How to Print Bumper Stickers at Home (nebsi/english production method)

Picture of How to Print Bumper Stickers at Home (nebsi/english production method)
[This describes a sticker making technique now called the nebsi production method]

There are lots of places online where you can design bumper stickers and get them shipped out to you ASAP. In small quantities this will set you back a couple of bucks per sticker. Printing your own bumper stickers is ten times cheaper and more than ten times faster.

Follow these instructions to print glossy, nearly professional-looking, peel-and-stick bumper stickers. Your stickers will be removable and repositionable. Though they're weather-resistant enough to last an election season, it's practical to replace them after a week, or day, with a new message—a sticker du jour, if you will.

You can print a page of three stickers, or do a production run of hundreds to give away. Either way, your materials cost will be about $0.25 each. The labor, when you cut in stacks, amounts to only a minute per sticker.
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Step 1: Tools and Supplies

Picture of Tools and Supplies
The secret ingredient is Avery #461253-73601 Self-Adhesive Laminating Sheets (look for them at your local office supplies store.) These laminating sheets are 9" x 12", and come 50 sheets to a box. A box (enough to make 150 bumper stickers) costs about $25. You probably already have the other things you need:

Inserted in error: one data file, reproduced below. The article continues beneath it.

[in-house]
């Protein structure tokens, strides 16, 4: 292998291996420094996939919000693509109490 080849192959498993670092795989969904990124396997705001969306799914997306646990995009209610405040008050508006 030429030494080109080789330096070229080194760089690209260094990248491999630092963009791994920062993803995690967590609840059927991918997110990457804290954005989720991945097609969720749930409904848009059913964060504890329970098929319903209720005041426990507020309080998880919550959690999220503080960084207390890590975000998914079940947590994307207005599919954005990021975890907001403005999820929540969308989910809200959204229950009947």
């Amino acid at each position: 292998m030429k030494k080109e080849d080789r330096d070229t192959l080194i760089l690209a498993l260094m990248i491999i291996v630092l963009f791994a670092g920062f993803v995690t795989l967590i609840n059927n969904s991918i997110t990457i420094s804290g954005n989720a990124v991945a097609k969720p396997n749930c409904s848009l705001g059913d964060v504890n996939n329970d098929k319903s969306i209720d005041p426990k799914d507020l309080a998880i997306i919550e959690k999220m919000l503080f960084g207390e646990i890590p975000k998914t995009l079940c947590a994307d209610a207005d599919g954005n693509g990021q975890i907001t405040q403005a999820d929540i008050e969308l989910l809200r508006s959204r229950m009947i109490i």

• Avery #461253-73601 Self-Adhesive Laminating Sheets
• 8.5" x 11" paper
• a printer
• scissors, or a paper cutter, or a rotary cutter, straight-edge, and cutting mat

Step 2: Printing

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To streamline these instructions, I will assume you already have a suitable pdf or jpg file to print out. If you want to design your own sticker, the easiest thing to do is riff on the Pages files I have posted at You will also find instructions there for designing from scratch.

My designs are posted as 3-up (i.e., three stickers on each printed page), full-sheet jpgs. The standard mac program Preview (and many others) will print these full-sheet jpgs correctly by default, that is, the image will fill the entire printable area of the 8.5" x 11" page.

Let inkjet prints dry out for a few minutes before cutting.
tfaulk2624 days ago

Nice instructable, but it would be even nicer if the author stayed politically neutral. Leavepolitics to mainstream media :-(